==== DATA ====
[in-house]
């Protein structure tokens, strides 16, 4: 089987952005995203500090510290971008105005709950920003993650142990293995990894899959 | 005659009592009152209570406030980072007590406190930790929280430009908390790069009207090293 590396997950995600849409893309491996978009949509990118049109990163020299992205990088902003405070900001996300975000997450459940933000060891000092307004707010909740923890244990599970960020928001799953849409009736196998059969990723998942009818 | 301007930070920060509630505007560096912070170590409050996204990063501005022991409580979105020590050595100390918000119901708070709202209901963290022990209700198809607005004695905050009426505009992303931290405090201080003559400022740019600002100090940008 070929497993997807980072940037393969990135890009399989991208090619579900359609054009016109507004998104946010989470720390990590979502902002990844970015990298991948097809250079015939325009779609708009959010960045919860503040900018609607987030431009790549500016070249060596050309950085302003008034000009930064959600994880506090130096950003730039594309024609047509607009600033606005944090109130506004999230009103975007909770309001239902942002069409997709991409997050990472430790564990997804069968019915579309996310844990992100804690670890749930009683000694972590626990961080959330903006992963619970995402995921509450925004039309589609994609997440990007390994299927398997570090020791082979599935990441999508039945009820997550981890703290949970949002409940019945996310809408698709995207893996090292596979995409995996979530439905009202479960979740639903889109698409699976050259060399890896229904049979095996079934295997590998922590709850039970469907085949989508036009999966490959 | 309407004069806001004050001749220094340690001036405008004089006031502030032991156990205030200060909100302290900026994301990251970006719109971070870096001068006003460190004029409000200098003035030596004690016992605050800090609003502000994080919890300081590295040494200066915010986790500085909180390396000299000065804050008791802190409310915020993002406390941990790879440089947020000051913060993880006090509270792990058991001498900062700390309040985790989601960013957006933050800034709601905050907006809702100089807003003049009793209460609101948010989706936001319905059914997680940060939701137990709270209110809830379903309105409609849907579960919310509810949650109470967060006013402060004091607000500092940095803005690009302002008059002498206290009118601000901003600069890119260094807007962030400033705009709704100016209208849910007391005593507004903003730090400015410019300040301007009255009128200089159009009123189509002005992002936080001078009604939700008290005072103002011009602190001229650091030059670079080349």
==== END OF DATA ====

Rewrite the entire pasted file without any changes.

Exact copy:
[in-house]
């Protein structure tokens, strides 16, 4: 089987952005995203500090510290971008105005709950920003993650142990293995990894899959 | 005659009592009152209570406030980072007590406190930790929280430009908390790069009207090293 590396997950995600849409893309491996978009949509990118049109990163020299992205990088902003405070900001996300975000997450459940933000060891000092307004707010909740923890244990599970960020928001799953849409009736196998059969990723998942009818 | 301007930070920060509630505007560096912070170590409050996204990063501005022991409580979105020590050595100390918000119901708070709202209901963290022990209700198809607005004695905050009426505009992303931290405090201080003559400022740019600002100090940008 070929497993997807980072940037393969990135890009399989991208090619579900359609054009016109507004998104946010989470720390990590979502902002990844970015990298991948097809250079015939325009779609708009959010960045919860503040900018609607987030431009790549500016070249060596050309950085302003008034000009930064959600994880506090130096950003730039594309024609047509607009600033606005944090109130506004999230009103975007909770309001239902942002069409997709991409997050990472430790564990997804069968019915579309996310844990992100804690670890749930009683000694972590626990961080959330903006992963619970995402995921509450925004039309589609994609997440990007390994299927398997570090020791082979599935990441999508039945009820997550981890703290949970949002409940019945996310809408698709995207893996090292596979995409995996979530439905009202479960979740639903889109698409699976050259060399890896229904049979095996079934295997590998922590709850039970469907085949989508036009999966490959 | 309407004069806001004050001749220094340690001036405008004089006031502030032991156990205030200060909100302290900026994301990251970006719109971070870096001068006003460190004029409000200098003035030596004690016992605050800090609003502000994080919890300081590295040494200066915010986790500085909180390396000299000065804050008791802190409310915020993002406390941990790879440089947020000051913060993880006090509270792990058991001498900062700390309040985790989601960013957006933050800034709601905050907006809702100089807003003049009793209460609101948010989706936001319905059914997680940060939701137990709270209110809830379903309105409609849907579960919310509810949650109470967060006013402060004091607000500092940095803005690009302002008059002498206290009118601000901003600069890119260094807007962030400033705009709704100016209208849910007391005593507004903003730090400015410019300040301007009255009128200089159009009123189509002005992002936080001078009604939700008290005072103002011009602190001229650091030059670079080349």